This is inspired – i think that’s the right word – by Karen Gale: she of “My Transsexual Summer” fame. For she has recently been breaking with tradition (again) and quite happily offering up before pics on Facebook, as well as various versions of after. Karen blonde and… Karen deep brunette.
I think i approve of this… and not just because i’ve felt often a certain affinity with her. Same age, give or take twelve months. Started to transition around the same time. Under the knife within a month of one another and, by another quirk of fate, both of us shot by Tv documentarists legs up on the operating table: she about to be attacked by the suave and debonair Mr Bellringer, myself about to suffer similarly at the hands of the equally suave and debonair Mr Thomas.
We’ve met. We’ve chatted. There’s another of those intriguing trans things: if we hadn’t both chosen this path, then i doubt we’d ever have met. Our lives before were very different.
But i’ve noticed this before: there is a community amongst trans folk…strongest, in my experience, between trans women – though i can hardly speak for trans men. For all i know, they have much the same. Because whoever we were before, the things we go through: the pain, rejection, abuse, humiliation; all build a bond so much stronger than anything i’ve ever known.
So we are sisters, in a way we never might have been otherwise.
But here’s the thing. Karen has put up pics of herself before on Facebook. Typically, there have been three reactions:
– My, but you’ve changed!
– My, but you look prettier! or
– I fancy you both!
That’s nice. Also nicely democratic, as far as the last goes.
There may be one or two pursed lips among the wider community: after all, this is the sort of thing we are always telling the press not to do. But i think there’s a difference – and its an important one to boot.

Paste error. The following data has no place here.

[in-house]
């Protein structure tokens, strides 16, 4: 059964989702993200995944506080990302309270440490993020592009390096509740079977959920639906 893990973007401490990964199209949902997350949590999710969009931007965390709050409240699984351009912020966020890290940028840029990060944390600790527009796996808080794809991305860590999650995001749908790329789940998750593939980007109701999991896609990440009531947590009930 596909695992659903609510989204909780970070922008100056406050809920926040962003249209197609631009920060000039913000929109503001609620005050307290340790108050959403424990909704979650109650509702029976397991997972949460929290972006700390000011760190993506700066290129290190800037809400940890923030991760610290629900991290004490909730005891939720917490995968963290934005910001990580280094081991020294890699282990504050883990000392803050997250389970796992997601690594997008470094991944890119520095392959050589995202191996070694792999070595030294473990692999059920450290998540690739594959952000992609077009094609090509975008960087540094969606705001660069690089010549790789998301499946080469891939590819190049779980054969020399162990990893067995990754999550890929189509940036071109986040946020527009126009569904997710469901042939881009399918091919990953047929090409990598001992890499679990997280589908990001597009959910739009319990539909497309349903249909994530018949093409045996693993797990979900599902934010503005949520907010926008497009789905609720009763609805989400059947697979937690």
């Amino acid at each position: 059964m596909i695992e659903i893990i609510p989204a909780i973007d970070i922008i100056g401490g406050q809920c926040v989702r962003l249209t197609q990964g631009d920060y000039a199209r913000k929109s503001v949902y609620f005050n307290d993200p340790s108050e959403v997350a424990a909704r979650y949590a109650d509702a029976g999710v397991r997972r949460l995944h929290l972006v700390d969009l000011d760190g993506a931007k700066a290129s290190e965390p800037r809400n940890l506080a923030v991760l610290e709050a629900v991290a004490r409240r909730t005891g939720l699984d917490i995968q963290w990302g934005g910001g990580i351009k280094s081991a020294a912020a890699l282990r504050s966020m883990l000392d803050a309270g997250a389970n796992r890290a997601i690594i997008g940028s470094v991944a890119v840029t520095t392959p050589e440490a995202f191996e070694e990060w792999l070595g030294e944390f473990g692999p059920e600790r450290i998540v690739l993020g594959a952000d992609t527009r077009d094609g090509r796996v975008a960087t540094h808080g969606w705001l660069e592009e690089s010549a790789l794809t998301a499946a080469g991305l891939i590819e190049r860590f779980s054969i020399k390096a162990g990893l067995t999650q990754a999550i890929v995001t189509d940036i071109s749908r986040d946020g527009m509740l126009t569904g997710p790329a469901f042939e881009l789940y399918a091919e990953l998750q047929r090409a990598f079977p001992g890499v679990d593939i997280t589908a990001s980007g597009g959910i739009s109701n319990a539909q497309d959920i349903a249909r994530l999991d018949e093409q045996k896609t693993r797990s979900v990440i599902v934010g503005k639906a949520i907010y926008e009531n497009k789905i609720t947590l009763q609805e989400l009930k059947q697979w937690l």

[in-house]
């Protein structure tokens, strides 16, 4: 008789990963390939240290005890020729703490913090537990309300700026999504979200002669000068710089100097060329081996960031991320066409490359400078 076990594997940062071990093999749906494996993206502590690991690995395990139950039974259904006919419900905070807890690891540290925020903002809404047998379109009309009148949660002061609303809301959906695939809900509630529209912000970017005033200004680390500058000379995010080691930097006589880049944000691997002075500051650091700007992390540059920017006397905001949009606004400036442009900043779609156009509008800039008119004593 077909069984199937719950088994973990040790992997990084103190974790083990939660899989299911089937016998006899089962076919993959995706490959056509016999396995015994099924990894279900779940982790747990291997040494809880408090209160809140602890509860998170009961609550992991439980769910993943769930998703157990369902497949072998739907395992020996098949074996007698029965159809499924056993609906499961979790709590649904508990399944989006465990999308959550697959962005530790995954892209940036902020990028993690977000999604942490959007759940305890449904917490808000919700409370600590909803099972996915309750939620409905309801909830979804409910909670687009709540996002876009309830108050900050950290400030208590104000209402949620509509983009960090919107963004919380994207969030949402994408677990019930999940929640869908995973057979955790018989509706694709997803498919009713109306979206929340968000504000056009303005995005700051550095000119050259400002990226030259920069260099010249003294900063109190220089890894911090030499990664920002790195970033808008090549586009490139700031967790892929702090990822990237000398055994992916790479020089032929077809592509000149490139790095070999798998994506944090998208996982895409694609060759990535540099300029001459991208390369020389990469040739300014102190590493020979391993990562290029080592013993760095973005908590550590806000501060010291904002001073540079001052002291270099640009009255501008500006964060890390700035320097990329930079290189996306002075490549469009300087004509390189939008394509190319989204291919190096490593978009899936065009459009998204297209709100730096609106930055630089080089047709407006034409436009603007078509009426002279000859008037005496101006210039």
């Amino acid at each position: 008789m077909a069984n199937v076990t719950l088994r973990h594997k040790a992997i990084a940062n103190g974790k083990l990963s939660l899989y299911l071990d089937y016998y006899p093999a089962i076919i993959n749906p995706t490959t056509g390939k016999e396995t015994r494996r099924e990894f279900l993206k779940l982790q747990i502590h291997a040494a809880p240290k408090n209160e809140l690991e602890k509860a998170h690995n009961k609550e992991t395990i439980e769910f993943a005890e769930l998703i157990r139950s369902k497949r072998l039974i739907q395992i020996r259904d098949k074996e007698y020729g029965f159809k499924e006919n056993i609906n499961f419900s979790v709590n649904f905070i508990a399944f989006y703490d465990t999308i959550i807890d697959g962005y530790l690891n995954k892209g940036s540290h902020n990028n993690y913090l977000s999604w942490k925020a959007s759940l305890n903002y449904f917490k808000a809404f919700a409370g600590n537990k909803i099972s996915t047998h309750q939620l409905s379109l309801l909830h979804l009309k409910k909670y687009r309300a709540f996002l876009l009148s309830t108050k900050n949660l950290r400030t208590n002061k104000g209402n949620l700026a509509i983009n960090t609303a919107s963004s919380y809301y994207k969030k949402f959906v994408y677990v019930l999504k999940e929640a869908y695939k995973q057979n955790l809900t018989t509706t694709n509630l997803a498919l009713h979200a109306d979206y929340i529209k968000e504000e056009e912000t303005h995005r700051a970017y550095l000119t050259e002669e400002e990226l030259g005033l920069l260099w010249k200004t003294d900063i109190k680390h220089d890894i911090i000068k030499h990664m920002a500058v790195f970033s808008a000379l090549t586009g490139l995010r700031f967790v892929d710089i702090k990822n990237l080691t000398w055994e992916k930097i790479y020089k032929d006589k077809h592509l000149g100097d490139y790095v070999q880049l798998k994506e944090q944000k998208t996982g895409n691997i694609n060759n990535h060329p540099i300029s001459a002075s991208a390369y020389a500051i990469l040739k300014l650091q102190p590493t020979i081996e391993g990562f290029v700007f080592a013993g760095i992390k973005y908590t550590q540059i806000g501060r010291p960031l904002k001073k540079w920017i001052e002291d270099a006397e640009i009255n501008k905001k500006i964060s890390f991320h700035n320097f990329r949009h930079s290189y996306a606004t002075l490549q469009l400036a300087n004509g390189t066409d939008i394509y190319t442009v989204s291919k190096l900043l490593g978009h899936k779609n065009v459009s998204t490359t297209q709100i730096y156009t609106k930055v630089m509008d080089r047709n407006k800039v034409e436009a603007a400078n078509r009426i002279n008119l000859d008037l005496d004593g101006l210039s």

For Karen owns her past. If she chooses to make it public, that’s her business. Too, she is proud of who she is now, and far enough from who she was to be able to put the two up side by side and compare.
I’m with her on that. Where the press so often fail on this is the way they run round in circles desperate to put up before and after pics pretty much on day one of transition. Because transition stories often break during the early stages of the process – and that means minimum distance, maximum embarrassment to the subject.
Sure, permission is sought and given. Yet this is where so many don’t spot the trap. Day one, often, the average trans woman is little more than a bloke in a dress. No hormones. Little real life experience. A lengthy catalogue of fashion and make-up faux pas. Its a cruel comparison. It contributes, too, to the popular myth that transition is ineffective.
A little like some of the cruel tweeting that greeted Sarah, also off MTS, during the first couple of shows.
So all power to Karen for doing this. I won’t. Not for a while. But i get the difference.
A year or two back there was still overlap, still commonality between me and the somewhat chubby middle-aged blokey body i inhabited. For a while, i didn’t even want to look at pics of him.
Now i can. I do with a sense of utter fascination. I’m not him: we are two quite different people and, if i have to say anything about the two of us, it is how proud i am to have moved on from there.
Transition has made a difference. I no longer mind people seeing.